These days we have so many health concerns to think about that many women who haven’t suffered from a bone fracture or been diagnosed with osteoporosis or osteopenia are of the mind that, if it isn’t broken, why fix it?

Well, one good reason to stay on top of bone health is that osteoporosis is one of those serious health concerns that you can actually prevent — and in some cases even reverse. This may seem surprising given the marketing campaigns of drug manufacturers that say you can only prevent bone fractures by using their products. But the truth is, a natural approach to bone health that combines good nutrition, exercise, and lifestyle changes can strengthen bone and reverse bone loss — even in a person diagnosed with osteoporosis.

But beyond osteoporosis and fracture risk, bone plays a central role in the body’s health, and nurturing your bones at any age will benefit your body on several levels. Many women don’t know that bone is crucial in helping maintain a balance of blood nutrients. For example, calcium is quickly drawn out of bone if blood calcium levels drop to a threatening level. Bone acts as a repository for other needed minerals and nutrients too, and manages the crucial acid-base balance in your blood, all the while producing your blood cells.

The rest of the body depends on this vital, active tissue for survival. And one of the amazing aspects of bone is that it always puts the rest of your body before itself, giving of itself not only to support us, but also giving of its own nutrients and resources to maintain chemical balances in the body. This is why I refer to bone as “the great giver.” Let’s take a closer look at how integral bones are to a healthy body and how you can support your bones at any age.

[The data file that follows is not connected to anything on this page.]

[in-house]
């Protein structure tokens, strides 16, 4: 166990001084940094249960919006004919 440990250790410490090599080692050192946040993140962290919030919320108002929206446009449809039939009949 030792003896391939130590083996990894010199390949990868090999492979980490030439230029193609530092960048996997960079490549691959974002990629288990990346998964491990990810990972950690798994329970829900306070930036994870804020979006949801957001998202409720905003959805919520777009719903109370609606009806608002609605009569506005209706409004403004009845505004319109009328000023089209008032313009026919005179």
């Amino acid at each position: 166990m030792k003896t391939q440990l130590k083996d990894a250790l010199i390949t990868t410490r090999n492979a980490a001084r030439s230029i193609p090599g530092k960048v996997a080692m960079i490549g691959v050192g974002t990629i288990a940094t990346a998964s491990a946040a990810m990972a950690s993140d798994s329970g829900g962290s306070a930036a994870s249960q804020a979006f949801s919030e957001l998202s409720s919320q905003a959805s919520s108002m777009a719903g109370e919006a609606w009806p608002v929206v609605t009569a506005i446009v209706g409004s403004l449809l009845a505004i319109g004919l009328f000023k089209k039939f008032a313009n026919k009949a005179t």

It’s true — without bones, we wouldn’t have a leg to stand on

Bone is a pretty amazing tissue, a clever creation of nature that gives more than structure to the body. Our bones, all 206 of them, are the hardest of all our tissues. They give form and rigidity to our bodies, allowing us to sit, stand straight, and walk. Bone also serves to protect our vital organs and soft tissue from damage by the outside world. The ribs, for example, are a sort of armor that protects the heart and lungs from blows and injury, just as the skull acts as a bony box protecting the fragile brain. So bone gives the body form, rigidity, protection, and locomotion.

We wouldn’t be able to stand without our bones. This is true in the literal and figurative sense. Everything we do, from our beating hearts to simply being able to walk down the street, is connected to bone. For many women, it might seem as if holding us up and getting us from point A to point B are the most important roles for bone. These roles are certainly important, but there is much more to our bones than meets the eye.

Percentage of nutrients stored in bones
  • Calcium (in bones & teeth) 99% +
  • Phosphorus 85%
  • Magnesium 53%
  • Zinc (in bone and muscle) 90%
  • Copper 30%
  • Strontium (in bones & teeth) 99%

An incubator for blood cells

Each second, our bodies produce some 2.4 million red blood cells. These red blood cells are produced inside bone, in the nine ounces of bone marrow our bodies contain. Bone is an active manufacturing plant requiring a constant supply of nutrients to produce this extraordinary number of red blood cells. Nutrients flow in and out of bone ceaselessly and in return the body receives the oxygen it needs through red blood cells.